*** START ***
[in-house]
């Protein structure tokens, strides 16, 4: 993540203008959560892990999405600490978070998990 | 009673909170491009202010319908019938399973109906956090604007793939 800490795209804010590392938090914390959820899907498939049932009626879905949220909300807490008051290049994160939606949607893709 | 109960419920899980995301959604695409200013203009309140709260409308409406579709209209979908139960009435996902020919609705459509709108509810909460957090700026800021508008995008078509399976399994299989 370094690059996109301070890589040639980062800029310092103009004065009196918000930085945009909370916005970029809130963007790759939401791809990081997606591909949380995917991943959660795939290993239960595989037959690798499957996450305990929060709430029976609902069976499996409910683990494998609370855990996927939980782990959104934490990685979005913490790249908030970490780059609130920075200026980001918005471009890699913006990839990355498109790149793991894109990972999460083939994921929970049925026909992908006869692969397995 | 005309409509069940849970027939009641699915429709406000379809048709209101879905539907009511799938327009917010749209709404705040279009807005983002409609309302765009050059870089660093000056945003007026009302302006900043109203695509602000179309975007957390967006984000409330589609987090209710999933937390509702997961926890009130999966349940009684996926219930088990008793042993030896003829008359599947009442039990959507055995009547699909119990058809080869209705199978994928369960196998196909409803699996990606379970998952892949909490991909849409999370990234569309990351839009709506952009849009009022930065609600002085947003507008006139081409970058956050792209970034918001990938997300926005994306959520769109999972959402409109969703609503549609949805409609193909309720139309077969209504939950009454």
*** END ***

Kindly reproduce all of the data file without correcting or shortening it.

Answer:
[in-house]
């Protein structure tokens, strides 16, 4: 993540203008959560892990999405600490978070998990 | 009673909170491009202010319908019938399973109906956090604007793939 800490795209804010590392938090914390959820899907498939049932009626879905949220909300807490008051290049994160939606949607893709 | 109960419920899980995301959604695409200013203009309140709260409308409406579709209209979908139960009435996902020919609705459509709108509810909460957090700026800021508008995008078509399976399994299989 370094690059996109301070890589040639980062800029310092103009004065009196918000930085945009909370916005970029809130963007790759939401791809990081997606591909949380995917991943959660795939290993239960595989037959690798499957996450305990929060709430029976609902069976499996409910683990494998609370855990996927939980782990959104934490990685979005913490790249908030970490780059609130920075200026980001918005471009890699913006990839990355498109790149793991894109990972999460083939994921929970049925026909992908006869692969397995 | 005309409509069940849970027939009641699915429709406000379809048709209101879905539907009511799938327009917010749209709404705040279009807005983002409609309302765009050059870089660093000056945003007026009302302006900043109203695509602000179309975007957390967006984000409330589609987090209710999933937390509702997961926890009130999966349940009684996926219930088990008793042993030896003829008359599947009442039990959507055995009547699909119990058809080869209705199978994928369960196998196909409803699996990606379970998952892949909490991909849409999370990234569309990351839009709506952009849009009022930065609600002085947003507008006139081409970058956050792209970034918001990938997300926005994306959520769109999972959402409109969703609503549609949805409609193909309720139309077969209504939950009454």